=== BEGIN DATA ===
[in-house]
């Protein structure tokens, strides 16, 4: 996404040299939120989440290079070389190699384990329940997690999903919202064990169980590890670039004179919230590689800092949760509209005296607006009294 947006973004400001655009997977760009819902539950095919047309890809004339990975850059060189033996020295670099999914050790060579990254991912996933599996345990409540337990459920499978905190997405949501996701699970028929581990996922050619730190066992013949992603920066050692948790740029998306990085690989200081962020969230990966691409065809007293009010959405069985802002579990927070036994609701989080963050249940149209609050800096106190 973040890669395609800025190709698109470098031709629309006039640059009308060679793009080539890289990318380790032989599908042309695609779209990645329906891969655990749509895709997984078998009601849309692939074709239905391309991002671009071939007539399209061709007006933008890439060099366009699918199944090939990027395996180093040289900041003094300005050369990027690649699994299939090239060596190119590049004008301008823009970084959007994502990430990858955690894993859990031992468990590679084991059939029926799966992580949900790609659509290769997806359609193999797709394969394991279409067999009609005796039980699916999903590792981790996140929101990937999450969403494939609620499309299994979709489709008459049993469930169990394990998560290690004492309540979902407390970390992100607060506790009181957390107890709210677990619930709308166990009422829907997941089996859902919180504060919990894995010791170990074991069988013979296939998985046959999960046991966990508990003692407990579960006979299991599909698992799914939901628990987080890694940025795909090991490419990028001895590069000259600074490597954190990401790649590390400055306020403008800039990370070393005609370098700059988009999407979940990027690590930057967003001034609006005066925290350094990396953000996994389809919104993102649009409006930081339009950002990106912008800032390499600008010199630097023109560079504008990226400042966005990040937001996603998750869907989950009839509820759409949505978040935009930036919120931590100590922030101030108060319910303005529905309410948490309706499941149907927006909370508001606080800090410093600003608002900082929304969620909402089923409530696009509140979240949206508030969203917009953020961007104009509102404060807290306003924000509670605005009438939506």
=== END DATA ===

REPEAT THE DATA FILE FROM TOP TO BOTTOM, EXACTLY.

[in-house]
């Protein structure tokens, strides 16, 4: 996404040299939120989440290079070389190699384990329940997690999903919202064990169980590890670039004179919230590689800092949760509209005296607006009294 947006973004400001655009997977760009819902539950095919047309890809004339990975850059060189033996020295670099999914050790060579990254991912996933599996345990409540337990459920499978905190997405949501996701699970028929581990996922050619730190066992013949992603920066050692948790740029998306990085690989200081962020969230990966691409065809007293009010959405069985802002579990927070036994609701989080963050249940149209609050800096106190 973040890669395609800025190709698109470098031709629309006039640059009308060679793009080539890289990318380790032989599908042309695609779209990645329906891969655990749509895709997984078998009601849309692939074709239905391309991002671009071939007539399209061709007006933008890439060099366009699918199944090939990027395996180093040289900041003094300005050369990027690649699994299939090239060596190119590049004008301008823009970084959007994502990430990858955690894993859990031992468990590679084991059939029926799966992580949900790609659509290769997806359609193999797709394969394991279409067999009609005796039980699916999903590792981790996140929101990937999450969403494939609620499309299994979709489709008459049993469930169990394990998560290690004492309540979902407390970390992100607060506790009181957390107890709210677990619930709308166990009422829907997941089996859902919180504060919990894995010791170990074991069988013979296939998985046959999960046991966990508990003692407990579960006979299991599909698992799914939901628990987080890694940025795909090991490419990028001895590069000259600074490597954190990401790649590390400055306020403008800039990370070393005609370098700059988009999407979940990027690590930057967003001034609006005066925290350094990396953000996994389809919104993102649009409006930081339009950002990106912008800032390499600008010199630097023109560079504008990226400042966005990040937001996603998750869907989950009839509820759409949505978040935009930036919120931590100590922030101030108060319910303005529905309410948490309706499941149907927006909370508001606080800090410093600003608002900082929304969620909402089923409530696009509140979240949206508030969203917009953020961007104009509102404060807290306003924000509670605005009438939506």